Broken computer system has
put Colorado in a fix
Family economic securityDenver Post commentary: Broken computer system has put Colorado in a fix
Immediately after Colorado's massive benefits-management computer system went online Sept. 1, 2004, the problems were apparent. It rejected eligible clients. It was slow to authorize payments. Hungry people were not able to get food stamps.
Also: Denver Post editorial: The right fix for benefits system?
Pueblo Chieftain editorial: Butt out
The state would meddle in employers' hiring practices under an ill-advised bill that would forbid conducting credit checks of job applicants.
Also: Durango Herald editorial: Job applicants and credit checks; unfair to base hiring decisions on financial information
Fort Collins Coloradoan editorial: Forum on aging asks important questions
Silver Tsunami series explores infrastructure, services, culture.
Jobs and economic securityDenver Business Journal: Worker-training bill advances in House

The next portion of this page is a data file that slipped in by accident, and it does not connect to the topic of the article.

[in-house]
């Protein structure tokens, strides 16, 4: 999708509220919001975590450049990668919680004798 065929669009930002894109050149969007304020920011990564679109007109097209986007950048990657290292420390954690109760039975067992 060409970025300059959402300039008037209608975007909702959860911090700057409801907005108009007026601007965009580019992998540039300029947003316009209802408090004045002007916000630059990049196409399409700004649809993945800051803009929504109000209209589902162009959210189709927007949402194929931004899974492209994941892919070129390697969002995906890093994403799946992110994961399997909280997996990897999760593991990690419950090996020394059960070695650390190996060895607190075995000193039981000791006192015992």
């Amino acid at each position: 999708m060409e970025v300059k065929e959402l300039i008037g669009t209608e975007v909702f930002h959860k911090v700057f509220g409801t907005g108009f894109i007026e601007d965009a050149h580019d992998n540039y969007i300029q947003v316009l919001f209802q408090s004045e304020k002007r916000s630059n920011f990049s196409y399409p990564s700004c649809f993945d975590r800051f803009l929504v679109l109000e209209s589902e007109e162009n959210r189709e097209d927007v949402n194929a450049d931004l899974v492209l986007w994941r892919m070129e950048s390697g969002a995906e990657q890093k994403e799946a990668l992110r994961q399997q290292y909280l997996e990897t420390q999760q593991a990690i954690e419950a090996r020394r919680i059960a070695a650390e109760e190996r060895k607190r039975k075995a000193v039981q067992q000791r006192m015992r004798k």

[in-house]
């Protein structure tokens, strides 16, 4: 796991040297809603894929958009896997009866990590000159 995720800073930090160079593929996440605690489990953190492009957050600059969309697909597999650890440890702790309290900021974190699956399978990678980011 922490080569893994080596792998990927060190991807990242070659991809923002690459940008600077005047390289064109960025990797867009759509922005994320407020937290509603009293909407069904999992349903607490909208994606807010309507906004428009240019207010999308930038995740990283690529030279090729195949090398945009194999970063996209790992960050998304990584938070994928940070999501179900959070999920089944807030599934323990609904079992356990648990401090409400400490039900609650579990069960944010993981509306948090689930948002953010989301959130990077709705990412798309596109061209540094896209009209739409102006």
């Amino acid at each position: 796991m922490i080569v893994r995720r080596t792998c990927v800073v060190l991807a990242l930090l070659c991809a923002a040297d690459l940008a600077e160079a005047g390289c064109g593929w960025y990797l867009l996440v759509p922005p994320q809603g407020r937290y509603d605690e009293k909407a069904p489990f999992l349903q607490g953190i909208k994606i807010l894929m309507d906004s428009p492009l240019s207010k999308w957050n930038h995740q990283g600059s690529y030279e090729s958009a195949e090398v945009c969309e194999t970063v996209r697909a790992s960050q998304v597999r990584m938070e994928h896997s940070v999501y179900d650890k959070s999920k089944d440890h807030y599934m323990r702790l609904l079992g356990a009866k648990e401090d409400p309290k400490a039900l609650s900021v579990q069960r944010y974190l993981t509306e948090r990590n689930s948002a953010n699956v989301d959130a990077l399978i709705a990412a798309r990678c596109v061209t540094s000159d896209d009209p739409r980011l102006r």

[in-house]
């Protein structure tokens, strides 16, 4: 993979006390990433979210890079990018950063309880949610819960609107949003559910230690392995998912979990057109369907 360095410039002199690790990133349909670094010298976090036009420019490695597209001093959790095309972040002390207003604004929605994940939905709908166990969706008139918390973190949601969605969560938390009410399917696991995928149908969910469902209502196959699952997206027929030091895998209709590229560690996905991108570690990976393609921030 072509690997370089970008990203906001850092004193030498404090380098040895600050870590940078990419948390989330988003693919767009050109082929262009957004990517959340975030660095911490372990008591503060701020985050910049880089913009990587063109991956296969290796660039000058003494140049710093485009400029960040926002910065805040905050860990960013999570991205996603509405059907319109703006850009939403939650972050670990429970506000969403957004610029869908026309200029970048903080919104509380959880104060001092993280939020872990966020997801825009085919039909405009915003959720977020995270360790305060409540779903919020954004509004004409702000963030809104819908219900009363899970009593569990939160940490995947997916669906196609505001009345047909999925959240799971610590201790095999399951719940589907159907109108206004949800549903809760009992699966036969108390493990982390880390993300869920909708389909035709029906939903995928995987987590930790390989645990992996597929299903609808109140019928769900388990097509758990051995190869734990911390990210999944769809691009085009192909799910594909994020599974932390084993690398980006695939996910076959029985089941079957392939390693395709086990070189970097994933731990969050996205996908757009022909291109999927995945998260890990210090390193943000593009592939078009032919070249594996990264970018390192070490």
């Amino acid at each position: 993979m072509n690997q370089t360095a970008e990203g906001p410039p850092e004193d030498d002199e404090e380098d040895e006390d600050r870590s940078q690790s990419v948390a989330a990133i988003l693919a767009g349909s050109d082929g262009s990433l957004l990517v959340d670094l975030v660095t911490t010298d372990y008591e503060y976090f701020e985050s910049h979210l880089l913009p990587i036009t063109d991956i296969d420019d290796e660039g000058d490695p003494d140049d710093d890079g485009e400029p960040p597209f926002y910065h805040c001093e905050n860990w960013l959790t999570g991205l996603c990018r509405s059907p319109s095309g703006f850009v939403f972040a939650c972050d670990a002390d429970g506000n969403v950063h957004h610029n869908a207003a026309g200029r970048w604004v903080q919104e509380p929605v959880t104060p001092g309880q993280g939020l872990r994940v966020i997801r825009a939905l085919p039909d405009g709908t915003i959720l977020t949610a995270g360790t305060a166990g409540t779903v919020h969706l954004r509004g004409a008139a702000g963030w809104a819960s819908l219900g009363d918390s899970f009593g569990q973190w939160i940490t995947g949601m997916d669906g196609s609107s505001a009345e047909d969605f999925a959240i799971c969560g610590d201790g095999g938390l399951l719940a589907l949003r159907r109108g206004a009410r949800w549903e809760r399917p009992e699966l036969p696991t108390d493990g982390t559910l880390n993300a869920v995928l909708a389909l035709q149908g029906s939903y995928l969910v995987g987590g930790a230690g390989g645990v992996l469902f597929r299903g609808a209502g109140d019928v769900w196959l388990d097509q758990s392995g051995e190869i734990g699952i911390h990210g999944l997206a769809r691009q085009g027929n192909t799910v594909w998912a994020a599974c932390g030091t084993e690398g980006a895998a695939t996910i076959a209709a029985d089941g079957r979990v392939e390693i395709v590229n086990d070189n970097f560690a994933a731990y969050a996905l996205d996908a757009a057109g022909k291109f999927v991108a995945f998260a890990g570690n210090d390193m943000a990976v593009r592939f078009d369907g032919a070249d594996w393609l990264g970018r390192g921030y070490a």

A bill to increase funding to retrain unemployed workers for high-demand professions cleared its first hurdle in the Colorado Legislature on Thursday, with some bipartisan backing. Editor's note: The piece mentions support for the bill from the Colorado Fiscal Policy Institute, a project of the Colorado Center on Law and Policy.
The national sceneUSA Today: More than 1.4 million families live on $2 a day per person
The number of families living on $2 or less per person per day for at least a month in the USA has more than doubled in 15 years to 1.46 million.
Think tanksCenter on Budget and Policy Priorities: New CBO Report Finds Up to Two Million People Still Owe Their Jobs to the Recovery Act
A new Congressional Budget Office (CBO) report estimates that the American Recovery and Reinvestment Act (ARRA) increased the number of people employed by between 300,000 and 2 million jobs in December. In other words, between 300,000 and 2 million people employed in December owed their jobs to the Recovery Act. This estimate, by Congress' non-partisan economic and budget analysts, is more comprehensive than the 200,000 jobs that ARRA recipients reported in January, CBO explains.